Revised Model Goods and Service Tax Law (MGL) has been released in November 2016 after taking into account various representation made by the stake-holders. Changes made include capping of tax rates, simplification of Job-work related procedure, excluding of Government subsidies from the definition of consideration etc.
The revised MGL do have something for the consumers as well. Revised MGL introduced anti-profiteering measures (Section 163) to ensure that following benefit on account of implementation of GST is passed on to the consumers:
– Benefit on account of input tax credits, which will be available on almost all goods/services used as inputs.
– Benefit on account of reduction in the rate of taxes.
Above effectively means that the reduction in price of goods/service should commensurate with the reduction in tax cost on account of introduction of GST. Further the transition provision of the revised MGL (section 169) proposes to allow credit of duties and taxes in respect of inputs held in stock subject to the condition of passing the benefit to the consumer.
Countries like Australia, Malaysia and New Zealand have witnessed increase in inflation after implementation of GST. Increase in prices was mainly attributed to unwillingness on the part of supply chain participants to pass on the benefit as well as perceived uncertainty on account of new tax regime. Learning from the experience of these countries India decided to implement anti-profiteering measures to ensure that benefits of an efficient tax system are passed on the consumers.
Indian authorities are looking extra cautious as approximately 50% of the items in the Consumer Price Index (CPI) are proposed to be exempted for proposed GST and most of the balance items are proposed to be taxed at the lower rate.
Anti-profiteering laws were also enacted in other countries like Australia as well as Malaysia.
In Australia the authority constituted was empowered to conduct price surveillance, monitoring and enquiry to ensure that the price reduction is justified.
In Malaysia the existing law was amended to check the net profit margin earned on various goods/services pre and post GST. In case of increase the supplier is called upon to justify such change.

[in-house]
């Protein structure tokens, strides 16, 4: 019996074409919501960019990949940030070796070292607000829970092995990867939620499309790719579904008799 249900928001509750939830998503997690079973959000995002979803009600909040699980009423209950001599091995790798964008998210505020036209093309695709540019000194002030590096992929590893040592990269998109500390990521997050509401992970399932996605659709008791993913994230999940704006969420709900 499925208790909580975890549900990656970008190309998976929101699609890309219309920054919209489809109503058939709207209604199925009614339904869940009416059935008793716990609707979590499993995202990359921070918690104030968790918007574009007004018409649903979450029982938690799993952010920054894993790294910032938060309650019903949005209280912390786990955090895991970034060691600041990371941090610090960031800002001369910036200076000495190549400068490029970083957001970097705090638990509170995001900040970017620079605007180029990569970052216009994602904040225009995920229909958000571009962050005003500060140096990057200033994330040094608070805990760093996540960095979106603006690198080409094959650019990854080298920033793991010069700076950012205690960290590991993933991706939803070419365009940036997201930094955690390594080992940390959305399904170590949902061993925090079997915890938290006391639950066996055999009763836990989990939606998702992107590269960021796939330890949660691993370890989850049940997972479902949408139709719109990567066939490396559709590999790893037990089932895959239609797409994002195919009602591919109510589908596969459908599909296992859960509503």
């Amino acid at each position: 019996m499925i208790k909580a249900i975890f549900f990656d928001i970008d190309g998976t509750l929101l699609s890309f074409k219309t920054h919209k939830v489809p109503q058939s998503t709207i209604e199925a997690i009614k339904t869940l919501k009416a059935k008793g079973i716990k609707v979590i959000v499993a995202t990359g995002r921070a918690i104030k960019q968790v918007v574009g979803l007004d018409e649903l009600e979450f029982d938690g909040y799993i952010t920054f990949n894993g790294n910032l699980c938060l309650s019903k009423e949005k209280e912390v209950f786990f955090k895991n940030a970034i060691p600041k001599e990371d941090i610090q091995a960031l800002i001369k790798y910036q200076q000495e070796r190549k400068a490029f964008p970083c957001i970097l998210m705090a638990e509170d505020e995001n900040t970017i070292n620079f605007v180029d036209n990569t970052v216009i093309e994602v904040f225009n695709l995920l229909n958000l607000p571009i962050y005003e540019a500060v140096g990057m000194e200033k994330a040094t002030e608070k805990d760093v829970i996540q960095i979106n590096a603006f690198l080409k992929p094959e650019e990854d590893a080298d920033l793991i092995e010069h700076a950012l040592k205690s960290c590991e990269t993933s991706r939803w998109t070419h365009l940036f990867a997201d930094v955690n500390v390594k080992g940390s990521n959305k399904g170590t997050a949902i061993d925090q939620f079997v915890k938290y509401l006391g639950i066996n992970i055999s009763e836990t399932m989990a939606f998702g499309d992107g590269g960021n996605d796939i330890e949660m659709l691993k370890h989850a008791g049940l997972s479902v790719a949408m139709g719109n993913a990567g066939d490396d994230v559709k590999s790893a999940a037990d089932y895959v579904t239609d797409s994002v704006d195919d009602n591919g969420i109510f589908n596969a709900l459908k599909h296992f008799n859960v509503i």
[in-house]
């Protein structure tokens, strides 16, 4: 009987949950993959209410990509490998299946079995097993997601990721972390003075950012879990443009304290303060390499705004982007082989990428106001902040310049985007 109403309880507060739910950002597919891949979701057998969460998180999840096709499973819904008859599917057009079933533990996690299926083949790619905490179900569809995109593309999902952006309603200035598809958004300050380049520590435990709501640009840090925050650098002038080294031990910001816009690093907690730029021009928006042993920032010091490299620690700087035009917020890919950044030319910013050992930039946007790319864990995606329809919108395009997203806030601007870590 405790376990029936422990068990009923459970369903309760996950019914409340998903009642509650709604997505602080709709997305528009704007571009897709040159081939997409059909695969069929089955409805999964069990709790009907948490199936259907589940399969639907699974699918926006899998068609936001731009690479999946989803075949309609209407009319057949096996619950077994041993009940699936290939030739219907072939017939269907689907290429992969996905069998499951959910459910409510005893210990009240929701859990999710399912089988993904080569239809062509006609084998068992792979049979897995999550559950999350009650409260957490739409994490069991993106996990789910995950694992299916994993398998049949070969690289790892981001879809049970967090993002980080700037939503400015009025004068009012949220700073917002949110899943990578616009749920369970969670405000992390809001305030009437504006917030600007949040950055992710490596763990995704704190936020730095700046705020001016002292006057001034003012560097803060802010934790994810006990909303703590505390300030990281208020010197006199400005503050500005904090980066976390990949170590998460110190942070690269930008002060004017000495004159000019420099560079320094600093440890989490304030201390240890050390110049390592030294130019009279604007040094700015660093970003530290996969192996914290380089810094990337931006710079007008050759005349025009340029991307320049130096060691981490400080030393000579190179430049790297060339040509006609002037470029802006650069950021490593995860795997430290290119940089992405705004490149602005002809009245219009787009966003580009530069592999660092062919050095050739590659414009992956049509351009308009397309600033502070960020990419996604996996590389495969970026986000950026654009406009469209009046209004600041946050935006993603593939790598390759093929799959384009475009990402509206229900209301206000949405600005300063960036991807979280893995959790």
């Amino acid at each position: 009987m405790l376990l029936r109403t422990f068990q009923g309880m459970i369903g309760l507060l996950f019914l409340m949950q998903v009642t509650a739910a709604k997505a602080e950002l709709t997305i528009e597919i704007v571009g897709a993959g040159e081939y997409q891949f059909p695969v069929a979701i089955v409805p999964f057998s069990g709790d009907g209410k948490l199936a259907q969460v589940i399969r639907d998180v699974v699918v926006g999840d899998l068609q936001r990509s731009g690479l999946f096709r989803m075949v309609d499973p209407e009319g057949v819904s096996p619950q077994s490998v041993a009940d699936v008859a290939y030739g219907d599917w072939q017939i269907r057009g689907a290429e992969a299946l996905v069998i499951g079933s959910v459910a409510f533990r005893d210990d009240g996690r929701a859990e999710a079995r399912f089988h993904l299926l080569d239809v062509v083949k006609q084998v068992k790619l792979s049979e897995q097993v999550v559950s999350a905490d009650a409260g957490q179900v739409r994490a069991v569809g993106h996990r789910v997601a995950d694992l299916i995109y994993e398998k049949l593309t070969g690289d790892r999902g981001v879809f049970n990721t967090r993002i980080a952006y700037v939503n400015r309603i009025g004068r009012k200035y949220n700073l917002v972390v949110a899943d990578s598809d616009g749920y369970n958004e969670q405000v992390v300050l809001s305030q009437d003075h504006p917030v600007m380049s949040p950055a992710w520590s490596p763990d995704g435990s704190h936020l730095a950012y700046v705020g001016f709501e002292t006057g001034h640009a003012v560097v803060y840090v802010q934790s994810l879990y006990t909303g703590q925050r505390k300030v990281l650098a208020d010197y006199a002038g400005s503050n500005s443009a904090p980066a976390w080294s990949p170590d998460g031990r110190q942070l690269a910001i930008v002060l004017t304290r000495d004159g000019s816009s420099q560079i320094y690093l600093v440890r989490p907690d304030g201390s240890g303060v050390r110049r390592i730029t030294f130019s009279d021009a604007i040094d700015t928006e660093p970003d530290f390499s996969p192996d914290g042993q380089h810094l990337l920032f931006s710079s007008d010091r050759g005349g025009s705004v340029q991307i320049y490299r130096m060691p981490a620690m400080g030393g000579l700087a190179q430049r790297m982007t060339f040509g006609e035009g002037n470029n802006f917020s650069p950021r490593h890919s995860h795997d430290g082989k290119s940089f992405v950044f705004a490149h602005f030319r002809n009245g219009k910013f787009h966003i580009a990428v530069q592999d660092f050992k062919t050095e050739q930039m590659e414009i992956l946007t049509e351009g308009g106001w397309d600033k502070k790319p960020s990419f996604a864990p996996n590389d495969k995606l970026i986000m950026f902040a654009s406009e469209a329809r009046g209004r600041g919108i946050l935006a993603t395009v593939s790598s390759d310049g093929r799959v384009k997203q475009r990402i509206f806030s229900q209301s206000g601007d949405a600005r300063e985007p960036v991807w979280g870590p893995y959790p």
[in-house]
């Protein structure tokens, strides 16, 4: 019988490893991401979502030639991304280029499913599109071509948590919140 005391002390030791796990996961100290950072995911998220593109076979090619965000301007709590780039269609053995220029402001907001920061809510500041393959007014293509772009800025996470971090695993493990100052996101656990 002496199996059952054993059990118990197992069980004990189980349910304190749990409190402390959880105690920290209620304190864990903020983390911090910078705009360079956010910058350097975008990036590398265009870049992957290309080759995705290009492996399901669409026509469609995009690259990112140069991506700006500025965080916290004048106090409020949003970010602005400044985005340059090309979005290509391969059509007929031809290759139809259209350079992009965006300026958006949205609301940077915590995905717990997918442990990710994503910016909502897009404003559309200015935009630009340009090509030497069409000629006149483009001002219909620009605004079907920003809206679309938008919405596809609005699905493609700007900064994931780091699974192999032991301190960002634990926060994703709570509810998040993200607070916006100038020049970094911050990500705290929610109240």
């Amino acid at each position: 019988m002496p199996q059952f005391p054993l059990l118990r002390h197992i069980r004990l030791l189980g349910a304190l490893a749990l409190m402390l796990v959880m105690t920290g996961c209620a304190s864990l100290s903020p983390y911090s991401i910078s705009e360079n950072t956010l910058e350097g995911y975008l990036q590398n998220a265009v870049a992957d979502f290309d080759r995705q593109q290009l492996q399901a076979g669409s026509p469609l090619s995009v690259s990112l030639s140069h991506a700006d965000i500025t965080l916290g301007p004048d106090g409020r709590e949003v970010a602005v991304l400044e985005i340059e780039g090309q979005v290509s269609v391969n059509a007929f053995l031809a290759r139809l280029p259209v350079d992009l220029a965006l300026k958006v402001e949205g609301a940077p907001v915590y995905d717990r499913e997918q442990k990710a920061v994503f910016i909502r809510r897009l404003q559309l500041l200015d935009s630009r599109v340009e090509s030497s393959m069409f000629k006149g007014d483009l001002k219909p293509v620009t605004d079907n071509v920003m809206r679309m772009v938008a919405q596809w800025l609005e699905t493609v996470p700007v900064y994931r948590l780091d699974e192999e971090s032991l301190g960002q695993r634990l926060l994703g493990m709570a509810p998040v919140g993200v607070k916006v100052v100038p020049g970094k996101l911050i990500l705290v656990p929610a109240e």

In Indian context the revised MGL provides that Central Government will entrust an Authority to examine whether or not the benefit of additional ITC or reduction in the tax rate or both have actually resulted in a commensurate reduction in the price of the goods/services. The functions and powers of the authority including power to levy penalty will be prescribed.
Only time will tell, how much practical will it be for businesses to have one-to-one correlation between procurement and supply of goods/services particularly with respect to common input services for big conglomerate.
Above ITC can be at various levels viz. manufacturing level, depot level or at the retail level.
What a buyer should do?
One side of the coin was supplier’s obligation to pass on the GST benefit to the consumer and the other side is about buyer. Whether this anti-profiteering Law gives buyers a statutory right to renegotiate and secure the benefits endowed by GST law? Not much is known about this based on data available in public and only time will tell what are the rights of the buyer.
It is expected that MGL on anti-profiteering will trigger renegotiations with vendors to secure price concession on account of GST implementation accruing to the vendor but whether not initiating a negotiation with vendors be deemed as not taking prudent efforts by the supplier for passing on the benefit? Let’s wait together for an answer but what generally matters is the capability to demonstrate that a reasonable efforts has been put in to ensure that the benefits are passed on to the consumer.
In view of the anti-profiteering measures being introduced in MGL, suppliers should map all transactions to compare cost variance (goods/services wise) on account of change in tax regime which include items like ITC, output tax liability etc. Other factors such as inflation, fluctuations in the cost raw material excluding taxes, currency fluctuations etc. may also be considered. This will enable suppliers to demonstrate the reason for change in price/margins of goods/services. Suppliers should be extra cautions as anti-profiteering laws may lead to inspector raj. Further buyers should also try to renegotiate the contracts to capture the benefit on account of GST.
[Views expressed in this article are based on Model Goods and Service Tax Law. Further views are author’s own and do not reflect the views of the organization.]